Courtland thinks to himself for a moment as the Sister of Battle tries to sell him on the job, not really listening to her. Speaking his words back to himself in his head “I haven’t heard too many stories involving adventurers where the Caravan driver survived.” Courtland interrupts her.

“I’ll take the job. When do I start?

Courtland hobbles towards the caravan, leaning on his crutch. He hobbles towards the group he’ll be driving for. A gnome holding a short bow, her hair spiked into a point wearing leather armor with small cogs and gears tied to it — some kind of tinkerer Courtland figures.

A burly dwarf holding a mace and a short sword, examining the weapons closely — making sure they meet up with his Dwarf’s standards of craftsmanship (they don’t) — wearing chain mail.

A pudgy human wearing green robes and a crooked brown hat, probably some wizard type. Courtland smiles to himself. As he reaches the group they stop what they are doing to greet him, but he hobbles past them and pulls himself into the driver’s seat.

“Great, a rude gimp — first we ride in with some overweight old man and now this. Where do they find these drivers?” the Dwarf complains.

The gnome shushes him.

“I’m just sick and tired of digging up unmarked graves for these incompetent caravan drivers… are these towns on a damn budget or something?”

Courtland rolls his eyes and turns towards the small group of adventurers from his seat, propping up his crutch.

“Ready?”

They nod. Courtland cracks the reigns and mushes the two oxen pulling the wagon. The small group hops into the back — the dwarf still complaining as the wizard plays with some minor magic spells, creating flowers and small fireworks to entertain himself as the wagon rumbles along on the road. The gnome chatters in Courtland’s ear tying to strike up conversation as he silently drives onward. The trip on the main road is quiet and uneventful. The road getting bumpier and more overgrown as they begin to reach the wilds.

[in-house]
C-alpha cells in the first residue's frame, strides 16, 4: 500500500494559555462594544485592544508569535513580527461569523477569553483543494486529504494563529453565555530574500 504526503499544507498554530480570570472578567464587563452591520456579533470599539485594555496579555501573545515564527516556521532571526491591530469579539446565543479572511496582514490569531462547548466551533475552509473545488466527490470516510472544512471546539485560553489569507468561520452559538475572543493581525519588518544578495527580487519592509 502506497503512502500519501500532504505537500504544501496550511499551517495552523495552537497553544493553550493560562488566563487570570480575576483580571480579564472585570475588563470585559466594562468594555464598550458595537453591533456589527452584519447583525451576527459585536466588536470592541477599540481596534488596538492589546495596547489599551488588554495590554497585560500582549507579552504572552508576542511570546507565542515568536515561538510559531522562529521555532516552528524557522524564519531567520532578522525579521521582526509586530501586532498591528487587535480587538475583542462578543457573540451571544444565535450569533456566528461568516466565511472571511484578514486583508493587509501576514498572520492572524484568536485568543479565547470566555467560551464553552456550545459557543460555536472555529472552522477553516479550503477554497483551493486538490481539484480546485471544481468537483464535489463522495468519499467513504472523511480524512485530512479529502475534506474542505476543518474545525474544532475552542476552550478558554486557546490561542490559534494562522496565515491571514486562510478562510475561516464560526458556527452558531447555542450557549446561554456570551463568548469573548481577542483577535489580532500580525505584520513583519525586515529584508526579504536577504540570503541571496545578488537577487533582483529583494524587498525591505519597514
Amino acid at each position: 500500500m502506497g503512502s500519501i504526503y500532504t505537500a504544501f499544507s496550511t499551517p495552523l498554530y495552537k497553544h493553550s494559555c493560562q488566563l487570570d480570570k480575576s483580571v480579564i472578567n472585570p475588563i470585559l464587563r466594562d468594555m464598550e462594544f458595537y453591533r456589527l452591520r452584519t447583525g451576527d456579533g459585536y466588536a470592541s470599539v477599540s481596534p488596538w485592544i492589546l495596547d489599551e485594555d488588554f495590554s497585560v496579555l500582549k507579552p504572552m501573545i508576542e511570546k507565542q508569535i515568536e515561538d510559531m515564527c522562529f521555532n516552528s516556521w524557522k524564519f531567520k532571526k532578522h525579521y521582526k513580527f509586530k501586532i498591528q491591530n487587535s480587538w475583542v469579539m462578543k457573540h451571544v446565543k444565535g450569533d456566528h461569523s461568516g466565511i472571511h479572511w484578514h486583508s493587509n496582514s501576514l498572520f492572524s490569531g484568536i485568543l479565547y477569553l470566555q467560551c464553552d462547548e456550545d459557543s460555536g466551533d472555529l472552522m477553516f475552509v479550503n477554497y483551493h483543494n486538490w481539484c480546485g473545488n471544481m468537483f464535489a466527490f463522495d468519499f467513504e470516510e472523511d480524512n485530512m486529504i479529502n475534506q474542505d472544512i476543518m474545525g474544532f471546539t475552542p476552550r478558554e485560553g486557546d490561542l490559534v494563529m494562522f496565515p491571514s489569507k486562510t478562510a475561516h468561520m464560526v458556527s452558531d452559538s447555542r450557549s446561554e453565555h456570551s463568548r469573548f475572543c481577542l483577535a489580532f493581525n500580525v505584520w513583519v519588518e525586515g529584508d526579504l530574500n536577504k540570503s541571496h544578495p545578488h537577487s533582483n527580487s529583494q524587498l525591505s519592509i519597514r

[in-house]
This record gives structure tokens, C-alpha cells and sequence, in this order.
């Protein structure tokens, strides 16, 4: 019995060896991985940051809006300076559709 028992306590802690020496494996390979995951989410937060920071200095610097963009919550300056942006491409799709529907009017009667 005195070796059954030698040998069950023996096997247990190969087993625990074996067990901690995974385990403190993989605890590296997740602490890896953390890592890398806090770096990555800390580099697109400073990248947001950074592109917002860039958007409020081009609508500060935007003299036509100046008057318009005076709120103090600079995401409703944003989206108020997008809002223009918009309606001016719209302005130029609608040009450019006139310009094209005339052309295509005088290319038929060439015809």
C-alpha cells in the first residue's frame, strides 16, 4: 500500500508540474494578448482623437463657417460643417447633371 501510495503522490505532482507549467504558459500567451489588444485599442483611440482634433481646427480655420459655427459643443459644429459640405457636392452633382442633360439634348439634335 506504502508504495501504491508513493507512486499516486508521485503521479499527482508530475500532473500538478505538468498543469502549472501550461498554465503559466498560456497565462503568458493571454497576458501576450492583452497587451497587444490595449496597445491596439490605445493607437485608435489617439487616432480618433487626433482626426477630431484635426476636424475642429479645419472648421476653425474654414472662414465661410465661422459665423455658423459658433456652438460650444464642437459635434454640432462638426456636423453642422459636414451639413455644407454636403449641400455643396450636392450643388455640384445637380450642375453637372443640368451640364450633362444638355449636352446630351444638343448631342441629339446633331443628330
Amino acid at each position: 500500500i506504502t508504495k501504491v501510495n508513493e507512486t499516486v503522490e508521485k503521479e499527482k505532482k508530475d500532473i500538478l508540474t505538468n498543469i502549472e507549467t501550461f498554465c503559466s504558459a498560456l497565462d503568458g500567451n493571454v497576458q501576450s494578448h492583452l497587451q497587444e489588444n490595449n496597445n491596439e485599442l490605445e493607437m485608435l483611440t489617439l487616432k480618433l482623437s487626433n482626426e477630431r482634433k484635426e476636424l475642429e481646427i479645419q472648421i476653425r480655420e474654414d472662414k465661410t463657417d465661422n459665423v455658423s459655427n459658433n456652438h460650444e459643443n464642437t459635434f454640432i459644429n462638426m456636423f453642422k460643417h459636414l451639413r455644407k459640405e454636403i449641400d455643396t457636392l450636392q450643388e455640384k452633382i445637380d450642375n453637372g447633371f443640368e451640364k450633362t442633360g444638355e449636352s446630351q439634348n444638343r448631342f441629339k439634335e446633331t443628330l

Despite the gnome chattering in his his ear, all he can think about is his wife, his daughter, Exterminatus. Why did the gods take his life away from him? Why didn’t they just take him… Courtland looks up at the road ahead, hoping that it will only be a matter of time before something jumps out on to the road, calling for his blood.

It doesn’t take long. Despite the distractions Courtland hear’s them, the whining laughter of Gnolls as they leap out in ambush on the Caravan. The adventurers fight valiantly, but they are too novice and are quickly torn to shreds. Courtland sits up in his seat, waiting for his turn but the chuckling beasts drag him from his seat and slap irons around his neck as if he were an animal, tossing his crutch off into some foliage. After they have some fun kicking Courtland around, poking fun at his missing leg — they drag him along to their encampment.